He picked up the book that he authored, and I had brought with me, got a pen out and signed it. I then gave him the compilation of newspaper clippings from all the newspapers and magazines that I had put together in a book. It was a little messier than what I had done before but I had been pressed for time.

He flipped the pages but his cursory glance through the articles lacked the same enthusiasm that he showed the previous gifts.

We were both quiet. I didn’t know what I could say to lighten the mood. And he, I believe, didn’t know how to broach the subject I had written about. There was a business-like air to his movements that night.

I was silently willing him not to say anything… because somehow I knew it would not be a response I wanted or needed. Inside, I berated myself for insisting on being there. I wanted to just get up and leave and hoped that he would provide me with an exit. He didn’t.

Finally, perhaps he too couldn’t stand the silence anymore, he said that he appreciated what I had done. He said, he thought of me as a “colleague“.

I have always read how people said that they wished, at some point of embarrassment in their lives, that the ground would open up and swallowed them. I didn’t understand the analogy or how profoundly mortified  a person could be to wish that, until that night, at that very moment.

I remember nodding my head as I tried to find the right words to say that would make any sense and not make things worse. All I could do for several seconds was nod. I didn’t really hear if he said anything else, or maybe I don’t remember. It was almost like he was talking to no one in particular, he was looking down at the table as he spoke and therefore he didn’t see my nods. He didn’t seem to notice that I had not said anything.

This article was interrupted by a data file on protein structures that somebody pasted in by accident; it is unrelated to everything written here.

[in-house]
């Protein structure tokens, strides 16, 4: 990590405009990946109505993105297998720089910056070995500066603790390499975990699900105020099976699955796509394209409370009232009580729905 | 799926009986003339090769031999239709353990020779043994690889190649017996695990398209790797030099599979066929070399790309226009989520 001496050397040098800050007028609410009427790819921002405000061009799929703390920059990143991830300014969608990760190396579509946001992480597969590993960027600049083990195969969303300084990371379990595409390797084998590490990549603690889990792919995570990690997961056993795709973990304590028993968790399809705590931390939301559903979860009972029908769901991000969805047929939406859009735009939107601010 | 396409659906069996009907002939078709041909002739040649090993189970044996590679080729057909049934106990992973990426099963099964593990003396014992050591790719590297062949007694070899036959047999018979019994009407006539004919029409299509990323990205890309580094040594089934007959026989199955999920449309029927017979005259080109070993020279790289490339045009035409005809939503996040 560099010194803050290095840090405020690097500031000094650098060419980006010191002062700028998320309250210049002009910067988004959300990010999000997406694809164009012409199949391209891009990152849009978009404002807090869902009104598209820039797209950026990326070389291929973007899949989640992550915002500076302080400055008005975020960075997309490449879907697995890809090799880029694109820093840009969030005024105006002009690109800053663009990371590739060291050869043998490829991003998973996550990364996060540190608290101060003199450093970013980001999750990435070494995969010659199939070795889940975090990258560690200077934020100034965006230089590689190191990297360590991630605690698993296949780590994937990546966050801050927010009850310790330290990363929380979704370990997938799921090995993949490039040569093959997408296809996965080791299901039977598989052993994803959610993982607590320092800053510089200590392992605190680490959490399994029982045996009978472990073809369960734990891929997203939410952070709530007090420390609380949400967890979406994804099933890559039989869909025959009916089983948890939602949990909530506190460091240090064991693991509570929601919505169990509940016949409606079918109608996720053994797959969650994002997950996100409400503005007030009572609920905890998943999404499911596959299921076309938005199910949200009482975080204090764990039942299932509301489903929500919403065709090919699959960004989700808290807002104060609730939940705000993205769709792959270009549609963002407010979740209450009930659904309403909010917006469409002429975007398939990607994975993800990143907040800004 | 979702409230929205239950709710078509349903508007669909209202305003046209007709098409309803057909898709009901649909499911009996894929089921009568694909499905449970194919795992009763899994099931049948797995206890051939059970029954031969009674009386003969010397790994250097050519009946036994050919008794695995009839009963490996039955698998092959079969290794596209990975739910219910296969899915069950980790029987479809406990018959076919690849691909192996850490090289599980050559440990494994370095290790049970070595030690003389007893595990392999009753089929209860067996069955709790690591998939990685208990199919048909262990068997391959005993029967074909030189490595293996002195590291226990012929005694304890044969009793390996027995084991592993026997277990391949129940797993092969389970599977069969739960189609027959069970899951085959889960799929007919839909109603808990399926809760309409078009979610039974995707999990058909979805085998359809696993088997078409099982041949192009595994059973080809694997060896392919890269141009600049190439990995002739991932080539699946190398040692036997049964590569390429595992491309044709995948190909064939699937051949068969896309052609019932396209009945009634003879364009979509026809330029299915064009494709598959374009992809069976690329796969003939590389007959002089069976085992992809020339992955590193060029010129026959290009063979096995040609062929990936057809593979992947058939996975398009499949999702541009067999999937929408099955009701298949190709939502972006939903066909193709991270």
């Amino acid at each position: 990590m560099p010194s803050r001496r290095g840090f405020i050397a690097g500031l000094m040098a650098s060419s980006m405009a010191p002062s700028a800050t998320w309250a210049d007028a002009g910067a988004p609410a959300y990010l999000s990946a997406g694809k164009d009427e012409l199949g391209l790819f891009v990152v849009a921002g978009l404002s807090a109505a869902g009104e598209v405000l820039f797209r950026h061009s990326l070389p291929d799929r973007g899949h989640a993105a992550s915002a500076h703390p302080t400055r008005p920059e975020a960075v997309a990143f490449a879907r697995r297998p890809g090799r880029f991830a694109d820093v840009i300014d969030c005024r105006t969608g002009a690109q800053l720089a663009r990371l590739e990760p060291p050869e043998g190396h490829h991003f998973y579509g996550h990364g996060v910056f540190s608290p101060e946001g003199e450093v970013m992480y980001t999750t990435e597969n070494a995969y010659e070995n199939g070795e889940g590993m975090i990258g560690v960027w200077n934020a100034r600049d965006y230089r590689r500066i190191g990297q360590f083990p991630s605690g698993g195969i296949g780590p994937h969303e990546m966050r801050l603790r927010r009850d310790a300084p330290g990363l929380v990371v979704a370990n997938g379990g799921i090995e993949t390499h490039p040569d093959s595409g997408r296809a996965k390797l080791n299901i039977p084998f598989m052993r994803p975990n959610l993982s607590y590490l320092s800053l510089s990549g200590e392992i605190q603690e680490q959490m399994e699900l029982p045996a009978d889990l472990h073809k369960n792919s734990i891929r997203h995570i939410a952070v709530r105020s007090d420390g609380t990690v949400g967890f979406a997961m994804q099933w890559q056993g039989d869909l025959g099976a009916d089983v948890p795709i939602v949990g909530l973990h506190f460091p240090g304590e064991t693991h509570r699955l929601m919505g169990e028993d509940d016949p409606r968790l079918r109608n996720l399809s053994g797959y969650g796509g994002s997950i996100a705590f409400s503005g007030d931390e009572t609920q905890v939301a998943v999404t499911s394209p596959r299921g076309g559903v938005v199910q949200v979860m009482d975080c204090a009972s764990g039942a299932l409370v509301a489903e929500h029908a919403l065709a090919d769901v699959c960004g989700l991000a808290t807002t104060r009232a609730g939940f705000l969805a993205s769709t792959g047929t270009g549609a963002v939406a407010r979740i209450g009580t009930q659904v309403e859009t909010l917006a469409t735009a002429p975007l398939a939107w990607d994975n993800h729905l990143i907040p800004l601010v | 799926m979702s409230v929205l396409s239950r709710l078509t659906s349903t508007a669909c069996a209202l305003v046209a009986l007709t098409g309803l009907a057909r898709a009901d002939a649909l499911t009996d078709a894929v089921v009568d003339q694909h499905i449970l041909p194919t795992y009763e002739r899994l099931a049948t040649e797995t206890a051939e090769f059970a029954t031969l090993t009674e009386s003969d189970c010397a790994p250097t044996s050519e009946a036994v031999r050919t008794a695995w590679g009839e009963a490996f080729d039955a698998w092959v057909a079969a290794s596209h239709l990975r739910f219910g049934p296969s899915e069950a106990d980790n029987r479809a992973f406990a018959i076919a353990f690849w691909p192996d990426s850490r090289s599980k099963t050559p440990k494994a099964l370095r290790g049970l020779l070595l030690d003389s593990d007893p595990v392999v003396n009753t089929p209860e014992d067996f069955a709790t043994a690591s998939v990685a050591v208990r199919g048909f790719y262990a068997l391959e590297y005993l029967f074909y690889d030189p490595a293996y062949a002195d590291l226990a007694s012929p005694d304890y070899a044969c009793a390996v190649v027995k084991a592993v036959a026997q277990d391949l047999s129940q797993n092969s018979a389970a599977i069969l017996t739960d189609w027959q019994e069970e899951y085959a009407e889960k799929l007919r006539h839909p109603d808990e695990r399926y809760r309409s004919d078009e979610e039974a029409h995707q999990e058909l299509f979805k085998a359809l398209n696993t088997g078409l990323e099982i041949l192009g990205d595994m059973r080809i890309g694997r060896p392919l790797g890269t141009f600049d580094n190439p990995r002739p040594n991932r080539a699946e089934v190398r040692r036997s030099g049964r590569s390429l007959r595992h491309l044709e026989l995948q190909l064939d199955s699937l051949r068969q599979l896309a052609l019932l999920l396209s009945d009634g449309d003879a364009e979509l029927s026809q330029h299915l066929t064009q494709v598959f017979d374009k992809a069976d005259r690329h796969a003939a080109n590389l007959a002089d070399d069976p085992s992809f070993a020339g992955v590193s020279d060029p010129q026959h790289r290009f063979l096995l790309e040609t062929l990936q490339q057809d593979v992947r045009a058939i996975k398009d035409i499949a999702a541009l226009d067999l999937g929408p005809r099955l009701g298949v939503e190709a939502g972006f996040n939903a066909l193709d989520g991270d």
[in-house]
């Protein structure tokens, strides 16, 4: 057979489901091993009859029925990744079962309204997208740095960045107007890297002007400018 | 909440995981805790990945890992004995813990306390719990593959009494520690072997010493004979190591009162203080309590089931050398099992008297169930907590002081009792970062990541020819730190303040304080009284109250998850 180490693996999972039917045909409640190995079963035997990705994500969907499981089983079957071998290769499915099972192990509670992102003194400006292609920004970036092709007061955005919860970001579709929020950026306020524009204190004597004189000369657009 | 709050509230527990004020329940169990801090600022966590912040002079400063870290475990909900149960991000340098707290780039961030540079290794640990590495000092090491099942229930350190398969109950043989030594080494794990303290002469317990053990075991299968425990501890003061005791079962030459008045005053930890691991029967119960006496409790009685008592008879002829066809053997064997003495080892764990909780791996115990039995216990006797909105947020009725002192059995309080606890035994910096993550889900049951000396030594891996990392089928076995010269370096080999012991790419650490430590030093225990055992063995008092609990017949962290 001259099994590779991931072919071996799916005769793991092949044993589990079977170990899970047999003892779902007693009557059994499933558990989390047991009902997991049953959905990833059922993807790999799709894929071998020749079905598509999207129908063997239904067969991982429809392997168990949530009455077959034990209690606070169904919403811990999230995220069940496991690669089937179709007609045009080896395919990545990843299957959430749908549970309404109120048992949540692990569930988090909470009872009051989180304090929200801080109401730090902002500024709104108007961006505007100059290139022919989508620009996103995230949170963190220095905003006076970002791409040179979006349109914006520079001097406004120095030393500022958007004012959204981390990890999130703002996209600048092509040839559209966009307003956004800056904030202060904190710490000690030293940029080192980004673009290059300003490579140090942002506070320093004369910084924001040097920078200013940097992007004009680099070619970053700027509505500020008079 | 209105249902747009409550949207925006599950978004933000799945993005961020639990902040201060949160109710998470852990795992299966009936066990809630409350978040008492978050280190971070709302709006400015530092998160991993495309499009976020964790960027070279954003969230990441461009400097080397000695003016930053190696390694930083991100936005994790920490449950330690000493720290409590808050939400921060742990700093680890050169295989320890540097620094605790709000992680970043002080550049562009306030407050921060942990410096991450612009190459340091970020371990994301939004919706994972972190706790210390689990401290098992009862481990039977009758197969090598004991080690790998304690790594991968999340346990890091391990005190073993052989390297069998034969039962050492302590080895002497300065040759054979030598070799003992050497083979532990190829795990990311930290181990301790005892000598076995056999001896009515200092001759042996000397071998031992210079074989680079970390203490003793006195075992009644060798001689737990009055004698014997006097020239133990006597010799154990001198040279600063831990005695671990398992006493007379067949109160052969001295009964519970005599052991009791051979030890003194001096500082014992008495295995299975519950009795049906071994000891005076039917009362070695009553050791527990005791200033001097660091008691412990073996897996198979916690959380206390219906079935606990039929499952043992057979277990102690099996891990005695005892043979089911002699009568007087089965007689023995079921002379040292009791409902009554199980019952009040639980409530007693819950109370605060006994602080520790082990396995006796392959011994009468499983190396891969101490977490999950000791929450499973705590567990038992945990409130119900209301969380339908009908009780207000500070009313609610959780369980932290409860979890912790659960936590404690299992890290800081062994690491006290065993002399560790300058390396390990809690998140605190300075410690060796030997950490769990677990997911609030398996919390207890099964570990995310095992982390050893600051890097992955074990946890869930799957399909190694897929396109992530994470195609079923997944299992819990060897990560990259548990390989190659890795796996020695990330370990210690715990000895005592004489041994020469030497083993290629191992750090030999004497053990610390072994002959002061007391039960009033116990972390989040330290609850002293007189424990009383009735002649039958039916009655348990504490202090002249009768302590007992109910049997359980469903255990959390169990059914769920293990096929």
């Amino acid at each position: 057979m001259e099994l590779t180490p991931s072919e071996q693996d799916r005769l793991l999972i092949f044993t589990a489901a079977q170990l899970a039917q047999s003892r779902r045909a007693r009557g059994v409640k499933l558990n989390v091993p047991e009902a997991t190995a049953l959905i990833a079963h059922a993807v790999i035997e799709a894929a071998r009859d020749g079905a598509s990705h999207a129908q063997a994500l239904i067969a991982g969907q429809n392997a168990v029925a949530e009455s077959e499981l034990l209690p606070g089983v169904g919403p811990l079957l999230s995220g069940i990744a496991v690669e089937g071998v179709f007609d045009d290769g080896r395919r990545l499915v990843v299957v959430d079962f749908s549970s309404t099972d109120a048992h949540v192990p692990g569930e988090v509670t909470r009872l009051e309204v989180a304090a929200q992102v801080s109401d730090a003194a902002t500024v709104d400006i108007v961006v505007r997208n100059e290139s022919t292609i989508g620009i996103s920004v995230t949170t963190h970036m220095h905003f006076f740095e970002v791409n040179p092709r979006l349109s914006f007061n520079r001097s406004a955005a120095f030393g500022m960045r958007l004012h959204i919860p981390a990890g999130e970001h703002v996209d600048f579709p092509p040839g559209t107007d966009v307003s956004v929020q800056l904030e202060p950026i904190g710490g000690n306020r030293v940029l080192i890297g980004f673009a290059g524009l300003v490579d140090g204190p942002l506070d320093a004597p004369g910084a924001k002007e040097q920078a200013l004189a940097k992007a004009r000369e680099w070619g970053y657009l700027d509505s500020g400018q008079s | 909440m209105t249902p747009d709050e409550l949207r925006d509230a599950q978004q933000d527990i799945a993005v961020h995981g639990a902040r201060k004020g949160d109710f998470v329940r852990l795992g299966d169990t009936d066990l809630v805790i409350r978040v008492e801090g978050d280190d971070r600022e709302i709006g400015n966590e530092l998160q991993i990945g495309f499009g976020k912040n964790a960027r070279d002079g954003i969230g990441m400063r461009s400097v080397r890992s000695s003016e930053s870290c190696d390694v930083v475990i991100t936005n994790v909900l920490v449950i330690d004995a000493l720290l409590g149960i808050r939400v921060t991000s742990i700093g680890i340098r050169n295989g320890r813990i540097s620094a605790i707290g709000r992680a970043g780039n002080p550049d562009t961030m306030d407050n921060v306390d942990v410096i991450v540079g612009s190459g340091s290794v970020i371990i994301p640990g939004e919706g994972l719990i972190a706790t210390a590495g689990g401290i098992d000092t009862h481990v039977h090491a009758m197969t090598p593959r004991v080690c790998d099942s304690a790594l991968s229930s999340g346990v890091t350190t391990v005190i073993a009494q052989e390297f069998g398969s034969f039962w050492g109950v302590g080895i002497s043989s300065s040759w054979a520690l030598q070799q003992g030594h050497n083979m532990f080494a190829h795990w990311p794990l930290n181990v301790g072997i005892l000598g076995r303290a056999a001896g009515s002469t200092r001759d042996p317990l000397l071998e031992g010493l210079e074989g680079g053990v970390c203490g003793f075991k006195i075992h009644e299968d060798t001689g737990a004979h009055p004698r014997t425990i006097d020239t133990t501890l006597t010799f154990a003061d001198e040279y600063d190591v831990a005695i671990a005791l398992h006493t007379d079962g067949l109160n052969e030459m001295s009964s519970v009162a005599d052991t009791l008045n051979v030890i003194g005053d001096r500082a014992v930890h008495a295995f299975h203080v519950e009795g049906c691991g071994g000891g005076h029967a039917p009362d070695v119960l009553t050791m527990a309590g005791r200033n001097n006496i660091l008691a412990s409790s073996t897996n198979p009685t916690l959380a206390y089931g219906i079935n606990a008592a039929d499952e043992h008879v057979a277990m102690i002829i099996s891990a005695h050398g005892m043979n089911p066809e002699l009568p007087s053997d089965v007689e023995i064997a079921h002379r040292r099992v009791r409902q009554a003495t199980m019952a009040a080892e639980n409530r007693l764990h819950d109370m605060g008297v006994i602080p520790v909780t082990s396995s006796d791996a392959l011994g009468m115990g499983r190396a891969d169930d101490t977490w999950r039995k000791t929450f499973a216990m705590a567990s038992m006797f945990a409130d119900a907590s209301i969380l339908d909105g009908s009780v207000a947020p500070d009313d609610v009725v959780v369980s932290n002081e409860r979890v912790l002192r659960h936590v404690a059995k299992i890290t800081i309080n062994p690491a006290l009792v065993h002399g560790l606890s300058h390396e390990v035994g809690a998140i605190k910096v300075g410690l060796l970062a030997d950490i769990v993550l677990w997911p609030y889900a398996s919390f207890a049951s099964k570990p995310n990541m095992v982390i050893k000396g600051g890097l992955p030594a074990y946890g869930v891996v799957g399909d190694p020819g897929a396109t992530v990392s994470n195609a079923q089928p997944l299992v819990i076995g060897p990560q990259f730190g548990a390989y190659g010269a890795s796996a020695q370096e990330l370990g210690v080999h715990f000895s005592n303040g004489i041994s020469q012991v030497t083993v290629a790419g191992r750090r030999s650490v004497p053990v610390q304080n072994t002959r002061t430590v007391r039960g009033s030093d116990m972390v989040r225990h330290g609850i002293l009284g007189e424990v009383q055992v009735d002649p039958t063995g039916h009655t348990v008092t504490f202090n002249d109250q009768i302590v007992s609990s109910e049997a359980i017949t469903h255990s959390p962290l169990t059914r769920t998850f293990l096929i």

I think I finally said, “it’s o.k. ******, it’s fine”.

Then he nodded and added, as if he was offering a consolation, that he thought I was very brave. I thought “huh?” and didn’t quite comprehend what he meant. Brave? I must have looked very puzzled because he explained, that he thought I was “brave for writing” what I did, for letting him know my feelings.

I don’t recall what I said exactly but I know I thought at least I have said what I needed to say. He seemed to think he needed to say more and all I wanted to do was to say, stop. Enough.

So I said again, “it’s o.k. It really is.”

He nodded and then we both got up and walked in opposite directions. Me towards the main exit.

As soon as I was out his sight, I sat on a stone wall and called X. I needed to talk. The driver who drove me there would have only just started his dinner and I didn’t want to make him come right away. A part of me needed to get away to figure things out and another part just wanted to crumble and cry. I still had the drive to the airport and a flight home to get through so I needed my wits about me, but my brain was all foggy and my heart, well that part of me was confused with feelings of disappointment, sadness and frustration.

I was a colleague??? Not even a friend? Not even an inner circle? After all that he shared, after knowing so much about him and his family and being included by the people he was close to… I was just a colleague? The outer ring that is just one away from the general public? Ouch!

Brave? That was my consolation?

I was his brave colleague.

Give me a medal.

23. Silent Treatment